A 14-year-old girl turned to police in India to file a rape complaint, but instead she was allegedly forced to strip in front of a senior police officer to convince him that her allegation of rape was genuine.
Earlier this week the teenager had gone to a police station in Kushinagar, in the Indian state of Uttar Pradesh, with her parents to file a report about her alleged rape by a local resident. But the girl’s father was allegedly asked to pay 50,000 rupees ($800) to the police – to register the complaint and arrest the accused.
After the man refused to pay, the senior officer asked the man’s daughter to accompany him into a room where he locked the door from inside and demanded that she strip for him to make sure she was raped, The Times of India reported.
“He took me into a room and closed the door and asked me to remove my clothes,” the girl stated in her complaint. The police officer also allegedly verbally abused the girl and her parents and sent them away without filing a report.
The incident came out after the family filed a new complaint with Kushinagar’s police superintendent, accusing the senior police officer of demanding money and humiliating the girl. Only then did the police finally take action and detained the accused, the newspaper reported.
According to the National Crime Records Bureau, one woman is raped every 20 minutes in India. The number of children raped has increased by 336 percent in the past 10 years.
Studies reveal that women are more likely to report sex crimes if female police officers are on duty. When they report rape charges to male officers, they are often humiliated. Compounding the problem, India has a much lower proportion of female police officers than in other Asian countries. In New Delhi, for instance, only 7 percent of police officers are women, according to The Times of India.
The average waiting time for the judiciary to try a rape case in India is over 600 days, with many cases taking five to 10 years to complete. As of March 2013, 24,000 cases of sexual assault were pending before state High Courts and the Supreme Court of India.
Indian youth protest outside the Saket Court Complex in New Delhi on September 13, 2013 (AFP Photo / Prakash Singh)
On top of this, according to The Hindu, India’s official source of crime data, the National Crime Records Bureau, systematically under-reports virtually all crime in India, due to a statistical shortcoming.
For example, the country’s most high-profile rape case, the gang rape and murder of a 23-year-old medical student in New Delhi in December, which prompted new examination of data on sexual assault in the country, doesn’t even figure in NCRB data on rape. As has been confirmed to the newspaper by the NCRB deputy director, the data published by the Bureau takes into account only the “principal offence” in every First Information Report (FIR), i.e., the charge that attracts the maximum penalty. When rapes result in murder, such as the New Delhi gang rape case, the principal offence is murder, because it carries a maximum death penalty.
In the New Delhi gang-rape case, the young woman was attacked by a group of men on a night bus and later died of her injuries at a Singapore hospital. The crime prompted a massive wave of anti-rape protests across the country, as thousands of people, including women lawmakers, called for action from the authorities to protect women and more vigorously prosecute rape cases.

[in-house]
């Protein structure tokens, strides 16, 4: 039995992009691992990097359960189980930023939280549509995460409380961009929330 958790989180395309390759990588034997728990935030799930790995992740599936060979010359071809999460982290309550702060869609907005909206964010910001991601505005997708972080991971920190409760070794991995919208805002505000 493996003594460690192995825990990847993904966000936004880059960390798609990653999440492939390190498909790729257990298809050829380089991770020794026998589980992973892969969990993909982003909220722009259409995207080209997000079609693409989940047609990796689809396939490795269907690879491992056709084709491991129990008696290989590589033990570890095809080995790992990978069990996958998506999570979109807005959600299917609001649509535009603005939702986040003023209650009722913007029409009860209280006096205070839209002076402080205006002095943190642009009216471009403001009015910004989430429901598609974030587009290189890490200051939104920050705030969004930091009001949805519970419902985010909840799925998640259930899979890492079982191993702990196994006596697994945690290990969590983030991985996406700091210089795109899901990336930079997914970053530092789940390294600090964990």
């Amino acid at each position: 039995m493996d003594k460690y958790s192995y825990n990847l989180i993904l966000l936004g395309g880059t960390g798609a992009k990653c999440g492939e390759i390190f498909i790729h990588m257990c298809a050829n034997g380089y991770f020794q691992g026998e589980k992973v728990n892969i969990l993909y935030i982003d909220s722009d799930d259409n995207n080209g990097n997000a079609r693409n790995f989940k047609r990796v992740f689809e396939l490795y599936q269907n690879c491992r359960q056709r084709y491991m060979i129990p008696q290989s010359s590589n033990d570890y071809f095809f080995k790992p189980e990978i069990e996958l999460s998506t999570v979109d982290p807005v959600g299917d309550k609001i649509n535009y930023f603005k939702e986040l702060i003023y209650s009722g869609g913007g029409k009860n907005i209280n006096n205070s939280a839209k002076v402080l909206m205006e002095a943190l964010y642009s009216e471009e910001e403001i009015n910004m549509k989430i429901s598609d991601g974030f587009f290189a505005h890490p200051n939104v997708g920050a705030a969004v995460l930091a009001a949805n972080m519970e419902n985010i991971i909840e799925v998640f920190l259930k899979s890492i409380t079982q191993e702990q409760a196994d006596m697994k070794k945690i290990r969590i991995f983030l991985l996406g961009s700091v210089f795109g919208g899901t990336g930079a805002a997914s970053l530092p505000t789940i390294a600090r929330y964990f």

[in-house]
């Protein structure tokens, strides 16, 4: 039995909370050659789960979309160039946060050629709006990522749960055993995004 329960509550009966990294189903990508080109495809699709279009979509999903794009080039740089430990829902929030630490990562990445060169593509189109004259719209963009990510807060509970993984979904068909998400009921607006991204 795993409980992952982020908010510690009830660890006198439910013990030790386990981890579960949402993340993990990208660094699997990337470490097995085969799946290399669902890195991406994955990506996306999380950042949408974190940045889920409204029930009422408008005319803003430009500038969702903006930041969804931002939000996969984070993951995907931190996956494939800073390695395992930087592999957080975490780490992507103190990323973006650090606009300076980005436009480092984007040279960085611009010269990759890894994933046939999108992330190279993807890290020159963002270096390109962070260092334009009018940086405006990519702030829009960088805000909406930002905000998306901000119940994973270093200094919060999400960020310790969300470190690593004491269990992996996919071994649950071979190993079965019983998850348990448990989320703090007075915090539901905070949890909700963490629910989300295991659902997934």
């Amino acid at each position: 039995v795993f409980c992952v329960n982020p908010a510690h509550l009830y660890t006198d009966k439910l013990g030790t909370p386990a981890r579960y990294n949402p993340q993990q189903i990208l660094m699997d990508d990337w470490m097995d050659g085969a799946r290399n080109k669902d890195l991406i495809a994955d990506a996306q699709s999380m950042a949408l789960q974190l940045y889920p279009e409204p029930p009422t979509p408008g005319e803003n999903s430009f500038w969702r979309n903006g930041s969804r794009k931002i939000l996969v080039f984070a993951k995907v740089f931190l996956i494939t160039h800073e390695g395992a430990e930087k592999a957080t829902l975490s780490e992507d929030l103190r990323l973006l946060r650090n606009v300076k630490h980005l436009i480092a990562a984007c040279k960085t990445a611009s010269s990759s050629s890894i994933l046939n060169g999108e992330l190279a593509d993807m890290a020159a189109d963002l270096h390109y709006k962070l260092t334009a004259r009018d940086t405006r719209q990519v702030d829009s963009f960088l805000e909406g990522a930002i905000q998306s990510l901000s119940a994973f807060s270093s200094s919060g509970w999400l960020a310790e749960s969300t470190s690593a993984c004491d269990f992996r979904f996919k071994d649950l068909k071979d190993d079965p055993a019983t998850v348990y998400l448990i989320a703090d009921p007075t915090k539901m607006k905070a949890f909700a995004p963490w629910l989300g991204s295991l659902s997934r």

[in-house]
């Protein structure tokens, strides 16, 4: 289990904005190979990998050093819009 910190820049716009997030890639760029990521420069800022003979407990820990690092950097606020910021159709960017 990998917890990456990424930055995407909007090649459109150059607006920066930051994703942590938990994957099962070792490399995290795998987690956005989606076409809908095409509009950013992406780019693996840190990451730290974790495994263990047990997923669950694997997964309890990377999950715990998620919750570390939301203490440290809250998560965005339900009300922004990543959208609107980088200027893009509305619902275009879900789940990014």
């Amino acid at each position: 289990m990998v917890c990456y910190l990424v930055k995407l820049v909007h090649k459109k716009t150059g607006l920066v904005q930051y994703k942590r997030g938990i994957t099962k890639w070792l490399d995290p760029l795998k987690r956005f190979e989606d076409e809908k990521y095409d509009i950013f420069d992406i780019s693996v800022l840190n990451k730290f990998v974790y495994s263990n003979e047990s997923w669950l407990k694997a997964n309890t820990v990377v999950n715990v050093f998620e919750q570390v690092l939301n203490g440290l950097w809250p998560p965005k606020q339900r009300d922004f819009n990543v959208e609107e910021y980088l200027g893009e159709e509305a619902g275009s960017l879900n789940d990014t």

Earlier this month, an Indian court sentenced four men to death by hanging for the rape and murder of the young woman. The sentence has to be confirmed by the Indian High Court before it can be carried out. The men may appeal to the High Court and ask for clemency from the president.
After previously appealing for a lighter sentence, defense lawyers said that if hanging the men prevents further incidents of rape in the country, they might choose not to appeal the ruling in the High Court.
A survey conducted by Trust Law showed that India is the world’s fourth-worst country for violence against women, behind only Afghanistan, the Congo and Pakistan. India was ranked the worst out of the G20 nations as it had abuse, violence, and murder on scales unparalleled in the other G20 nations, with reasons behind this including high rates of forms of slavery and exploitation. A cult of masculinity is an essential part of Indian culture. Young men often bully their wives through sexual violence, blaming women for their own unemployment and other misfortunes, resorting to violence and rape in revenge. One woman allegedly dies every hour in dowry-related crimes in India, with over 8,000 such deaths officially reported in 2012.
Nearly 31,000 violent crimes against women were reported in 2012 in the state of West Bengal, the highest in the country – a figure that accounts for 12.67 percent of the total crime committed against women in India. The irony is that the state is ruled by a woman chief minister, India Today reported.
In June, police in eastern India detained 13 members of a women’s rights group as they staged a protest to raise awareness of violence against women and lack of police protection. The protesters were outraged by two similar incidents that occurred in June: the gang rape and murder of a 20-year-old college student in West Bengal’s North 24 Parganas district in June, and that of a 14-year-old girl, who was gang-raped and killed by one of her neighbors when she was returning from school in the town of Gede.
In the final two months of 2012, the International Centre for Research on Women conducted a survey amongst New Delhi residents to find out their attitudes toward sexual violence. 95 percent of the female respondents reported feeling unsafe in public, due to the perceived threat of sexual violence against women, while 75 percent of male respondents said “women provoke men by the way they dress.”